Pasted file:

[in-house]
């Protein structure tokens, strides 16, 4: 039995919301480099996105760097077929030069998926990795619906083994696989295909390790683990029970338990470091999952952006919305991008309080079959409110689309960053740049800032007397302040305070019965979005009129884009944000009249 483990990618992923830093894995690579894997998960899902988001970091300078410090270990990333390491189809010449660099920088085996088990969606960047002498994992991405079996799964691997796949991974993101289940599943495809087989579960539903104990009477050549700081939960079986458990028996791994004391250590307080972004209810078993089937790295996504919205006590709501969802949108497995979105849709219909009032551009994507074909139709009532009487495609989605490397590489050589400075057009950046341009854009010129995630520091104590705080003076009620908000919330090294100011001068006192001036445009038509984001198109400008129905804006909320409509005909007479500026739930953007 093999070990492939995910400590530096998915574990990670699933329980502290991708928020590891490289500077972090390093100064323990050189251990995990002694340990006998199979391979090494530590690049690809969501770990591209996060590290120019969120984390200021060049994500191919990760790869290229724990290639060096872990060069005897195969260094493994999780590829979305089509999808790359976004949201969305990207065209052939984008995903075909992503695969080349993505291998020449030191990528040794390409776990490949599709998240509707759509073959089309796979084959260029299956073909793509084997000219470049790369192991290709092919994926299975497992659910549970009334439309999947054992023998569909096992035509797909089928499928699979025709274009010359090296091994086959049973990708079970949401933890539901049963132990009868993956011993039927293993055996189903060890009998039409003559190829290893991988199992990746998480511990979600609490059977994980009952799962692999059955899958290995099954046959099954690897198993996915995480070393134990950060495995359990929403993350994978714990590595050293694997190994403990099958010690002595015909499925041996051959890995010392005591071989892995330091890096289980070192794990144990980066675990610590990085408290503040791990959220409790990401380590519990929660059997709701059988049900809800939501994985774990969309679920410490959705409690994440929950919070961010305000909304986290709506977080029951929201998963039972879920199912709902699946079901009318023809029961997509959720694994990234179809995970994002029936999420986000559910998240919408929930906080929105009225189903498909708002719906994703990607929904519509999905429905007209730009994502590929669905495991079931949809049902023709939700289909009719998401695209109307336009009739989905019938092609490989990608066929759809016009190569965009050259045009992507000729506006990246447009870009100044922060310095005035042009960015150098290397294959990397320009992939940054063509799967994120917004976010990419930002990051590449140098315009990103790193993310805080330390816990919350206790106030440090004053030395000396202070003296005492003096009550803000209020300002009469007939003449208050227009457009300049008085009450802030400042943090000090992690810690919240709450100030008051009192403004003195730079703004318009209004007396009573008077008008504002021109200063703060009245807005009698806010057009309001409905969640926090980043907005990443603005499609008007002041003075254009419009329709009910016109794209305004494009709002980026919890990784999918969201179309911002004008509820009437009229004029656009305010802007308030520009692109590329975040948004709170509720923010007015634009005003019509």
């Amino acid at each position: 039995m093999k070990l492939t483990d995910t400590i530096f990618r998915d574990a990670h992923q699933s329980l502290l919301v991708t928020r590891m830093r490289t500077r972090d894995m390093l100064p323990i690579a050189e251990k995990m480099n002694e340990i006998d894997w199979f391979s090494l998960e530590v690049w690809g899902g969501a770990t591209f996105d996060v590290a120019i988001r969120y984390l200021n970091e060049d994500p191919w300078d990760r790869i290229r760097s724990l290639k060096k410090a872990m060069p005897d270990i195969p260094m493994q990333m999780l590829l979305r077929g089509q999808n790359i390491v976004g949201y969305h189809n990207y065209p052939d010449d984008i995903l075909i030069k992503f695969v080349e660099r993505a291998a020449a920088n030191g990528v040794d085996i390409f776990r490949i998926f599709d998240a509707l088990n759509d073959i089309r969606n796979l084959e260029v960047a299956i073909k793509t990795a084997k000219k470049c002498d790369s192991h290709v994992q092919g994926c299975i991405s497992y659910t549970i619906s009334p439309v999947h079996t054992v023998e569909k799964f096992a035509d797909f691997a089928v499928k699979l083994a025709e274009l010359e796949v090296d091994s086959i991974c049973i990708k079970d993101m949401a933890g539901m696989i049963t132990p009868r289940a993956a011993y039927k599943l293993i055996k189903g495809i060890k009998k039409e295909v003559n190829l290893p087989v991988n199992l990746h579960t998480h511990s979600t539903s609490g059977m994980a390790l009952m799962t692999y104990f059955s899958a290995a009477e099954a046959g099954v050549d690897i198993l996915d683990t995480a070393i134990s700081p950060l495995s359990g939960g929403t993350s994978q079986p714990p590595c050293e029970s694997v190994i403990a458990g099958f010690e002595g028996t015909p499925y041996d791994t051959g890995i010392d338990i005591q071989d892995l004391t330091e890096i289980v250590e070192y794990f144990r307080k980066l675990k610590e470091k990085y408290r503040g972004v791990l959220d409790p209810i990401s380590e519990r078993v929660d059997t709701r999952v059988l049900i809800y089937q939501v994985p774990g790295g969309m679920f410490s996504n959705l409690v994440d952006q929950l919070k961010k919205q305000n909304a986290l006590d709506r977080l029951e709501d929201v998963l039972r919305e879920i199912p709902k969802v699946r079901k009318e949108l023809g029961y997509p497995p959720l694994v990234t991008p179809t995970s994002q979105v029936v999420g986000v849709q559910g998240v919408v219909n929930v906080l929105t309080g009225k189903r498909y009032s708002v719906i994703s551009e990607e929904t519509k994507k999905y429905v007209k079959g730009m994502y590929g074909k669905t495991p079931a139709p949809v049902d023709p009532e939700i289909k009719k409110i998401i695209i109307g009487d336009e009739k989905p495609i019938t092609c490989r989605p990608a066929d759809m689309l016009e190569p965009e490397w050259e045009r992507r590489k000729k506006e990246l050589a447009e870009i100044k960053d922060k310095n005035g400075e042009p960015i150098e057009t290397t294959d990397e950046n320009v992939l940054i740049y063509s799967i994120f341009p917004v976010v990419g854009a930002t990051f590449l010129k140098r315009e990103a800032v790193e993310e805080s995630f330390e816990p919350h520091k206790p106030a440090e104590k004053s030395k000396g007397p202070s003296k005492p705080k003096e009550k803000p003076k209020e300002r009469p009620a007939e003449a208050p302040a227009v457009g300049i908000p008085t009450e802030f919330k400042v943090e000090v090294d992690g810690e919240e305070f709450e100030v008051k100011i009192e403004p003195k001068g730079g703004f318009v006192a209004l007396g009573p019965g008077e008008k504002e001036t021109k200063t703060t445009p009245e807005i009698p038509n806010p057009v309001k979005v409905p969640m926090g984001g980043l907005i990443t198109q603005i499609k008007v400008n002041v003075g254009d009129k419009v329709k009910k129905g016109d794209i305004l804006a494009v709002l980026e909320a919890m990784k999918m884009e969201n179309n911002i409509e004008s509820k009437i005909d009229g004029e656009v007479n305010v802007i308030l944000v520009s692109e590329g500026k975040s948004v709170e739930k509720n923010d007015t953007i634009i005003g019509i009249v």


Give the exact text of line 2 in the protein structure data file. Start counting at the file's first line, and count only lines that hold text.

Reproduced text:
């Protein structure tokens, strides 16, 4: 039995919301480099996105760097077929030069998926990795619906083994696989295909390790683990029970338990470091999952952006919305991008309080079959409110689309960053740049800032007397302040305070019965979005009129884009944000009249 483990990618992923830093894995690579894997998960899902988001970091300078410090270990990333390491189809010449660099920088085996088990969606960047002498994992991405079996799964691997796949991974993101289940599943495809087989579960539903104990009477050549700081939960079986458990028996791994004391250590307080972004209810078993089937790295996504919205006590709501969802949108497995979105849709219909009032551009994507074909139709009532009487495609989605490397590489050589400075057009950046341009854009010129995630520091104590705080003076009620908000919330090294100011001068006192001036445009038509984001198109400008129905804006909320409509005909007479500026739930953007 093999070990492939995910400590530096998915574990990670699933329980502290991708928020590891490289500077972090390093100064323990050189251990995990002694340990006998199979391979090494530590690049690809969501770990591209996060590290120019969120984390200021060049994500191919990760790869290229724990290639060096872990060069005897195969260094493994999780590829979305089509999808790359976004949201969305990207065209052939984008995903075909992503695969080349993505291998020449030191990528040794390409776990490949599709998240509707759509073959089309796979084959260029299956073909793509084997000219470049790369192991290709092919994926299975497992659910549970009334439309999947054992023998569909096992035509797909089928499928699979025709274009010359090296091994086959049973990708079970949401933890539901049963132990009868993956011993039927293993055996189903060890009998039409003559190829290893991988199992990746998480511990979600609490059977994980009952799962692999059955899958290995099954046959099954690897198993996915995480070393134990950060495995359990929403993350994978714990590595050293694997190994403990099958010690002595015909499925041996051959890995010392005591071989892995330091890096289980070192794990144990980066675990610590990085408290503040791990959220409790990401380590519990929660059997709701059988049900809800939501994985774990969309679920410490959705409690994440929950919070961010305000909304986290709506977080029951929201998963039972879920199912709902699946079901009318023809029961997509959720694994990234179809995970994002029936999420986000559910998240919408929930906080929105009225189903498909708002719906994703990607929904519509999905429905007209730009994502590929669905495991079931949809049902023709939700289909009719998401695209109307336009009739989905019938092609490989990608066929759809016009190569965009050259045009992507000729506006990246447009870009100044922060310095005035042009960015150098290397294959990397320009992939940054063509799967994120917004976010990419930002990051590449140098315009990103790193993310805080330390816990919350206790106030440090004053030395000396202070003296005492003096009550803000209020300002009469007939003449208050227009457009300049008085009450802030400042943090000090992690810690919240709450100030008051009192403004003195730079703004318009209004007396009573008077008008504002021109200063703060009245807005009698806010057009309001409905969640926090980043907005990443603005499609008007002041003075254009419009329709009910016109794209305004494009709002980026919890990784999918969201179309911002004008509820009437009229004029656009305010802007308030520009692109590329975040948004709170509720923010007015634009005003019509």